And one of the horrors that we have learned over deinstitutionalization is the disservice to consumers when we discharge people to inadequate or unavailable services. We got to have simultaneous processes of standing up additional services around the state. And at the same time keeping the pressure on to move people as soon as they are ready into the kind of services that they need. So it’s a dual challenge for us.
Dr. Grohol: Understood. What can other states learn from this settlement?
Dr. Bornemann: Well, our standpoint is that we can learn what a community can do when they stand together in solidarity, and that’s what we did on this one. We had virtually all the stakeholders who care about these issues, consumer and family groups, some of the major national organizations, such as NAMI Georgia, Mental Health America of Georgia, Georgia Parent Support Network, Georgia Mental Health Consumer Network.
We all stood with one voice for two years. And I can tell you at times, the pressure has been intense on individual stakeholder members as well as us as a group. And remember, the mental health community in Georgia is not that huge. We know each other and some of us have worked together historically. Some of us have personal relationships with people on the other side that they value.
Through all that difficulty and awkwardness, we were able to stay together as a community of people. And I think that’s one thing I would certainly communicate to any of our colleagues out in the country who are facing similar sorts of challenges, to build your coalition, to build it strong, nurture it, be facilitative.
In the beginning, there was a lot of talk, “Maybe we should just go sue them ourselves,” and start that process moving. In consultation of the Bazelon Center for Mental Health Law and some other groups we received excellent consultation — they advised us not to do that and to see if we could begin dialog, and we tried and we didn’t have much success for quite some time.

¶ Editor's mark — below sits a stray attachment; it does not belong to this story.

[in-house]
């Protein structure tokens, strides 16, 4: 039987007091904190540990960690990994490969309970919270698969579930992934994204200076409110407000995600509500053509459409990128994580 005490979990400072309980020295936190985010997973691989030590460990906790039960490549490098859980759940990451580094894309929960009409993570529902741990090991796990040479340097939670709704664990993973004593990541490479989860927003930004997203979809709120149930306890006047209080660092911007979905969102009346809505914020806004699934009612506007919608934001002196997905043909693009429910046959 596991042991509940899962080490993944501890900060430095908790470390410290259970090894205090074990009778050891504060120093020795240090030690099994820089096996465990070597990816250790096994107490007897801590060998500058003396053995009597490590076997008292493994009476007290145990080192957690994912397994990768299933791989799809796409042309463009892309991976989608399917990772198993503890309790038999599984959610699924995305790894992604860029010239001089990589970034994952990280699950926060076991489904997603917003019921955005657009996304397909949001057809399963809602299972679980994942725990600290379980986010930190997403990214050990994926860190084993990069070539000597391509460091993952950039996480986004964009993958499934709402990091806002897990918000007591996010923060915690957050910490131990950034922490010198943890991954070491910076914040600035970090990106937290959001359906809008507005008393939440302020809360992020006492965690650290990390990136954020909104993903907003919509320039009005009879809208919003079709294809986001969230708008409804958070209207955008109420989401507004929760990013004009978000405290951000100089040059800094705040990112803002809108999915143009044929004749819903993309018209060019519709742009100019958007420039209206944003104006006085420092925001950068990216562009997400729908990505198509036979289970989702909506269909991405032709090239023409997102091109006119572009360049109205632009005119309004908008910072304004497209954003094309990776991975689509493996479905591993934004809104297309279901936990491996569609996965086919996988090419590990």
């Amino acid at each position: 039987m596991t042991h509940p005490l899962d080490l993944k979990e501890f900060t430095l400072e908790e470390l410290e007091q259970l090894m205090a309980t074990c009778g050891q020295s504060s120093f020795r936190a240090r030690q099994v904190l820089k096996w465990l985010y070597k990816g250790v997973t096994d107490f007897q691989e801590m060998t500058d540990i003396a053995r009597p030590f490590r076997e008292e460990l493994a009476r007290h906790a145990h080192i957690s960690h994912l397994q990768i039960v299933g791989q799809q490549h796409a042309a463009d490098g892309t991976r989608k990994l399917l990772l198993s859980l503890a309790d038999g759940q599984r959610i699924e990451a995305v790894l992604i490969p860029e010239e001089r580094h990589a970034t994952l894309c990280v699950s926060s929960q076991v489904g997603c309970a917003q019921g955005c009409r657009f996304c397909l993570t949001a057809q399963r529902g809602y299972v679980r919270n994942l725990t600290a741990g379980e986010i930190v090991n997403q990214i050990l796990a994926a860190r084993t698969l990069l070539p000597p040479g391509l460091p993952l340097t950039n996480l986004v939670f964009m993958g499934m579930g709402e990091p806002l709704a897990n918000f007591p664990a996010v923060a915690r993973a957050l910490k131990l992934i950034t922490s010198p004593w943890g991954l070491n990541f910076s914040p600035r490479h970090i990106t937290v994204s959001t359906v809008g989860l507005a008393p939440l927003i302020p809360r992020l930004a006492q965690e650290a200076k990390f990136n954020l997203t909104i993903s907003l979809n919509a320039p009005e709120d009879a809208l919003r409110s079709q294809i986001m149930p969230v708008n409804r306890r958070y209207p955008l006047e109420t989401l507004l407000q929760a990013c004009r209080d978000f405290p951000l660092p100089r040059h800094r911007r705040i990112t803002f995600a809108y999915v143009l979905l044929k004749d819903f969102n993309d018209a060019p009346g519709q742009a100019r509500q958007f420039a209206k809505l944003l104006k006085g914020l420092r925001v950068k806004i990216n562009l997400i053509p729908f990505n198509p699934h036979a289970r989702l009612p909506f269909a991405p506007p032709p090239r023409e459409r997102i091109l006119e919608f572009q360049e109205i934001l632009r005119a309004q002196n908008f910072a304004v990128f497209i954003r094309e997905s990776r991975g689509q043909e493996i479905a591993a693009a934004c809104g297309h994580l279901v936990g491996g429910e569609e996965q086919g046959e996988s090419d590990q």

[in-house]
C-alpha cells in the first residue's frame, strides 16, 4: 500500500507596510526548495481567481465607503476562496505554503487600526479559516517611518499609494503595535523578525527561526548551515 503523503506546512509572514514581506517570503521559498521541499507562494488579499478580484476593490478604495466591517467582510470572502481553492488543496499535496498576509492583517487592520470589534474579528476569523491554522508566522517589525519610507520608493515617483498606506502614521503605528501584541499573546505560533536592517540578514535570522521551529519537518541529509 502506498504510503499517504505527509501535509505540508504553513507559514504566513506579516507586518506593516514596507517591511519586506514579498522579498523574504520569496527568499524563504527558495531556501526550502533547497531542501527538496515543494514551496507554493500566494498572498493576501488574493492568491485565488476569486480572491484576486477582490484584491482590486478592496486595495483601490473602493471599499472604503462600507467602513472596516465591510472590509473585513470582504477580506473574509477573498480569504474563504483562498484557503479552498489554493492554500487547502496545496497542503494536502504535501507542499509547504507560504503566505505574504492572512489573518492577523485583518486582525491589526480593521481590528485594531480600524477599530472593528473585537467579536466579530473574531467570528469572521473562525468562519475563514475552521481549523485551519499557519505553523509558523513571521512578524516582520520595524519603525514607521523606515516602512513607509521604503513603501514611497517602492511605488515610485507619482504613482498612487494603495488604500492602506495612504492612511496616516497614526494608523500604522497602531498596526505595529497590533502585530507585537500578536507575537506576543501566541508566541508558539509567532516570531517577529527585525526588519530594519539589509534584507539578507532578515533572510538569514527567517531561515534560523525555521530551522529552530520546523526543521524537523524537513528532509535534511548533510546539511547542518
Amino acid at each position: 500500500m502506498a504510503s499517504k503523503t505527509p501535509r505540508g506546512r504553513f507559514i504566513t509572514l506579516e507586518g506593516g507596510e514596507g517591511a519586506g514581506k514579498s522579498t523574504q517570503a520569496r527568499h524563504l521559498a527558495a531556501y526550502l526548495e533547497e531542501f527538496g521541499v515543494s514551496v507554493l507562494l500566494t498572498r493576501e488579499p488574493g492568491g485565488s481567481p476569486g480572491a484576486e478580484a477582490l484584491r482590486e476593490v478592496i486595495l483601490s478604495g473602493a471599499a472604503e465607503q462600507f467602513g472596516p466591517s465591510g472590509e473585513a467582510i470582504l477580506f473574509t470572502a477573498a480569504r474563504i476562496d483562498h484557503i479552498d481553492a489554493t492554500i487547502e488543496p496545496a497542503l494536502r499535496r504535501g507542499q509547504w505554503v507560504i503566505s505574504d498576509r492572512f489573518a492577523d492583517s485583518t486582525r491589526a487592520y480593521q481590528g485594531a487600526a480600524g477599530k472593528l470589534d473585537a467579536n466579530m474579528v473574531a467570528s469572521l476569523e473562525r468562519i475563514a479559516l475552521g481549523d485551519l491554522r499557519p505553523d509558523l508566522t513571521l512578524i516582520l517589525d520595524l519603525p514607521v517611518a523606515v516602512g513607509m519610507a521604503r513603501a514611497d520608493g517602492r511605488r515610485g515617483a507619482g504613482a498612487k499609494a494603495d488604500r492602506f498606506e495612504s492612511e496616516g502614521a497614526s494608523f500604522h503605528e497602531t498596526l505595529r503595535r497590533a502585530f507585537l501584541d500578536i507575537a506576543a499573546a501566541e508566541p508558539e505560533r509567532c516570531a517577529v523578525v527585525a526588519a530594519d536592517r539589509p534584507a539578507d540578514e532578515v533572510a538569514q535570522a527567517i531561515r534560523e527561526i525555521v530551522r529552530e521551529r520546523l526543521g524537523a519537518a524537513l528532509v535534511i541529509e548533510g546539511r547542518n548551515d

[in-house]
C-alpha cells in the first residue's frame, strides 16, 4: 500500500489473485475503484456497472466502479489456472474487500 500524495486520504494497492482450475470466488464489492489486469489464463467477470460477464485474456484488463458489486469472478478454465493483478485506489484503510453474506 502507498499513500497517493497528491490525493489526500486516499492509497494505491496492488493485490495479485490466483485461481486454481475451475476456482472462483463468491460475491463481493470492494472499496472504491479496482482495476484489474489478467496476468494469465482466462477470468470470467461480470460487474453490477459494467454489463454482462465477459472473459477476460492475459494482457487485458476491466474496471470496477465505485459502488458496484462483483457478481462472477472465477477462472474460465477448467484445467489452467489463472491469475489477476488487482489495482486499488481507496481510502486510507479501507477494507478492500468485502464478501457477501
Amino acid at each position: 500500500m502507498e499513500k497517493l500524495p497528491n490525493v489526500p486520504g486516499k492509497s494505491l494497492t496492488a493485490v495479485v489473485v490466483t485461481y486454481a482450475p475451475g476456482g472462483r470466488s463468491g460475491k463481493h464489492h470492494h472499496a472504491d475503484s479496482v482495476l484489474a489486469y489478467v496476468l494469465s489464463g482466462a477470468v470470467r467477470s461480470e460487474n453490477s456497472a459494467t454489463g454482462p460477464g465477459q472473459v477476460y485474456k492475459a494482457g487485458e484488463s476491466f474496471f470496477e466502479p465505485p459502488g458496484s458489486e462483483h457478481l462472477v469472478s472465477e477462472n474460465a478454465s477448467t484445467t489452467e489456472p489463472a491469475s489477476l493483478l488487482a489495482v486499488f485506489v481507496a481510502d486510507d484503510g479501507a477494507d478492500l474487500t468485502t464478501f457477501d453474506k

The legislature then chose to reorganize mental health into a new department reporting directly to the governor, a cabinet level post. A new leadership was brought in and after a period of getting to know one another, we have been in a continuous dialog with state officials. We weren’t always in agreement and sometimes we were in fairly intense disagreements, but we were in dialog. We didn’t walk away from them and they stayed in touch with us.
I think it’s really important that people build their coalition, build it strong, but these facilitators tried to keep the dialog alive with the state. You may be surprised at what you find, and we are pleased, and we are ready to go to work. And I think the state is too, so we don’t have a big time lag now. We know each other, we know each other well, and we know what our concerns are, so now let’s just roll up our sleeves and go to work.
Dr. Grohol: I think that’s such an invaluable observation that keeping the dialog open and going is key to really coming to terms.
Dr. Bornemann: I have been in this business 40 years next year and I sort of knew that, that dialog is better than not talking. But to see it so vividly come out in this exercise has been reaffirming for me as a grizzled old veteran that even when you think things are really abysmal and they just can’t work out and we had those moments along the way. If you keep talking, keep working and you begin to realize that they wanted to go to the same endpoint that we wanted to go to. It was a matter of how we get there. It was not gross differences in where we wanted to go. We had to get through some very sticky difficult challenges, but if we kept talking, kept moving, and kept reminding each other, this is where w e want to be, at least we that hopeful goal out there. That’s what so far has happened.
Dr. Grohol: I think it’s definitely a monumental step forward for Georgia mental health care and I was so happy to read about the settlement, so congratulations. Thank you very much for your time today, Dr. Bornemann.
Dr. Bornemann: Thank you and I appreciate the opportunity to share some of my ideas with you.